Why are mothers so highly praised for acting like martyrs in our society? For giving so much of themselves that sometimes there is nothing left for themselves (or their relationships for that matter… But that’s another blog post for another day)? Stories abound in which “a mother’s love” is demonstrated through extreme selflessness, often to the point of self-destruction.
Tenneva Jordan writes, “A mother is a person who, seeing there are only four pieces of pie for five people, promptly announces she never did care for pie.”
On the surface this sounds like a sweet sentiment. Moms often give to those around them, and they often make sacrifices for those they love. What rubs me the wrong way is the cultural assumption that mothers MUST constantly be on the short end of things, that it is somehow their duty to always be in a state of “less than”.
Since I was a little girl I have received messages from the media and those around me that motherhood equals martyrdom, that my status and value as a person was already low because I was the product of two X chromosomes and somehow would decrease even more once I became a mother.
Mothers are sometimes given a copy of “The Giving Tree” by Shel Silverstein as a gift around Mother’s Day, as a symbol of the great sacrifice of motherhood. The book is often lovingly referred to by martyr mommies to help express the depths of their love for their children. I love the writing style of Shel Silverstein, but I’m more of a “Missing Piece” and “Where The Sidewalk Ends” kind of girl.
In case you haven’t read “The Giving Tree”, let me summarize it for you: The tree (symbolic mother) gave and gave to the boy (symbolic son) until the tree was essentially dead. The End.
The refrain in the book after each sacrifice is: “And the tree was happy…” The theme is basically one of codependency and unhealthy self-sacrifice.
Another way of telling this story is: “take my fruit and leaves, damage/carve me, cut off all of my branches and my trunk until I am but a stump in the ground so that you can be happy and abandon me… then I will be happy. Use me until I am but a shell of my former self and then I will be happy”.
I don’t know about you, but this message does NOT resonate well with me as a woman or as a mother.
I am reminded of the flight attendant speech I heard on the plane ride during our honeymoon… You know, the one in which the flight attendant stresses that healthy adults must FIRST give THEMSELVES the oxygen mask before assisting any children or infirm passengers with theirs.
How can I produce healthy milk for my daughter if I am not fueling my own body with nutritious food and beverages at regular intervals? How can I model proper self care and hygiene if I myself don’t make time to brush my teeth or bathe? If I show my daughter that mothers (and by extension, women) deserve less respect than the rest of the members of a family what kind of role model am I being?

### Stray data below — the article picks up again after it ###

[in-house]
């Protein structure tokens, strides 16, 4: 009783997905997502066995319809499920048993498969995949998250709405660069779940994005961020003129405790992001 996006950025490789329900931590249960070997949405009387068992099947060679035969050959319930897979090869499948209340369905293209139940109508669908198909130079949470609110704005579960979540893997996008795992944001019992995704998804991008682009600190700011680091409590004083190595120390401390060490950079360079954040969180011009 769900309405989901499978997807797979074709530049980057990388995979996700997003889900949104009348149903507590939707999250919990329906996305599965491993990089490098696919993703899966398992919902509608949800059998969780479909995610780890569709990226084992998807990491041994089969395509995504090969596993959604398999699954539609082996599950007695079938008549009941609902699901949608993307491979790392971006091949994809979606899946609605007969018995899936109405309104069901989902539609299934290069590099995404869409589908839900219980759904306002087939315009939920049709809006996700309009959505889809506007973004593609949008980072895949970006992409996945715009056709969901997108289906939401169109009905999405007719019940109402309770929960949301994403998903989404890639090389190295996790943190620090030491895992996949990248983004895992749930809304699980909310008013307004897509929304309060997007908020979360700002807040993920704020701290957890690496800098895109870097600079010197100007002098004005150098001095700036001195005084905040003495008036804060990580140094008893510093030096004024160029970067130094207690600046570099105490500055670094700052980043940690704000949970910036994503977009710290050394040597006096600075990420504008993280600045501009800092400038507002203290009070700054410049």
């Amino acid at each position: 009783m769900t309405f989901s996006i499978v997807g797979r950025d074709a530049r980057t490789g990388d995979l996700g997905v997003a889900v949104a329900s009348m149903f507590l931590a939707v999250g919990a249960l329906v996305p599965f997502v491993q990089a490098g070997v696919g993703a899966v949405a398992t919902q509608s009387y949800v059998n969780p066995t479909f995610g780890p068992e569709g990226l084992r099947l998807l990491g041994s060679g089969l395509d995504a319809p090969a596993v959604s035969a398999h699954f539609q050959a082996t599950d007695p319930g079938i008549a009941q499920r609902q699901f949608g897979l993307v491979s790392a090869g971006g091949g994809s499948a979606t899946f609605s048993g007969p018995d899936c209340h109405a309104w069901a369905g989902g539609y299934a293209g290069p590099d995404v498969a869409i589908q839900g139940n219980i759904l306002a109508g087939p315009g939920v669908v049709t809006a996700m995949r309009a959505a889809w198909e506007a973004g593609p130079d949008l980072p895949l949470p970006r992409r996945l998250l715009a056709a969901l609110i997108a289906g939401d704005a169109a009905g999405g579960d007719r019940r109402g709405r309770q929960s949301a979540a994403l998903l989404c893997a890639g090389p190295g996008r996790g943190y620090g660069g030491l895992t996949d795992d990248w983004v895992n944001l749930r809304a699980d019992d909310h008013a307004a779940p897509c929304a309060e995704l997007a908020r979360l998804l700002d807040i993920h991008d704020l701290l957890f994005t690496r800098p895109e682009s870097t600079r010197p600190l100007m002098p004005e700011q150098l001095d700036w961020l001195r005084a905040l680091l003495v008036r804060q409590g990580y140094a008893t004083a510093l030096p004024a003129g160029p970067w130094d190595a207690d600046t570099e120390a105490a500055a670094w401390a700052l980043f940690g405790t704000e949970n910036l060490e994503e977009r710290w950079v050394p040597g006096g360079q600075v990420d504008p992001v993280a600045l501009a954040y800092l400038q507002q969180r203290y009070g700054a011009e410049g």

I’ve recently spoken to a number of moms who say they feel guilty when going to the bathroom if it means being separated from their crying baby, moms who go days without showering or bathing because they are too busy meeting their child’s needs to engage in self-care, mothers who eat only one meal per day, and only after baby’s “bedtime”.
These mothers are shocked when I tell them that I’ve had a shower literally every morning since my baby was born, even if it meant that she screamed with daddy in the next room the entire time, or sat fussing in a reclined “bouncy chair” in the bathroom beside the tub. Some have been mystified at my apparent lack of the “nurturing gene” when I pull out my glucometer and proceed to eat during a mommy group, missing out on a few moments of precious interaction with my child while she squirms on her blanket. I explain that food has to be a bigger priority than interacting with my baby, as my diabetes requires constant monitoring, regular meal times, and a delicate balance of medication and carbohydrate intake. I do not have the luxury of eating only one meal per day once the baby is asleep.
The kicker: Martyr Mommies are mortified when I explain that even if I did not have a chronic health condition I would still be sure to eat regular meals to keep myself healthy. Yes, even if it meant that Willow was crying on her own for a few minutes while I finished eating.
We may give up higher salaries, periods of paid work, volunteer opportunities, and some amount of power or prestige to join the mommy club. We may give up some sleep and the notion of having privacy for any length of time in the bathroom for the next several years. We may give up ever fitting into our old jeans in quite the same way. We may give up some of our independence and much of our old way of life. These are the things I willingly signed up for.
I did not sign up to drink the Kool-Aid that equates Motherhood with Martyrdom. I did not sign up for the life that will show my daughter that she deserves less than anyone else or should have to destroy herself in order to raise a family.
Willow, you are as strong and as resilient as the tree you were named for. You have proven this to us several times when we thought we might lose you. I will do my best to continue to nurture your strength, and to teach you that women and mothers can be loving and nurturing toward themselves and still be good at taking care of others.
Indeed, mothers must nurture ourselves if we can at all hope to nurture those around us.
Mother, Mother Thyself…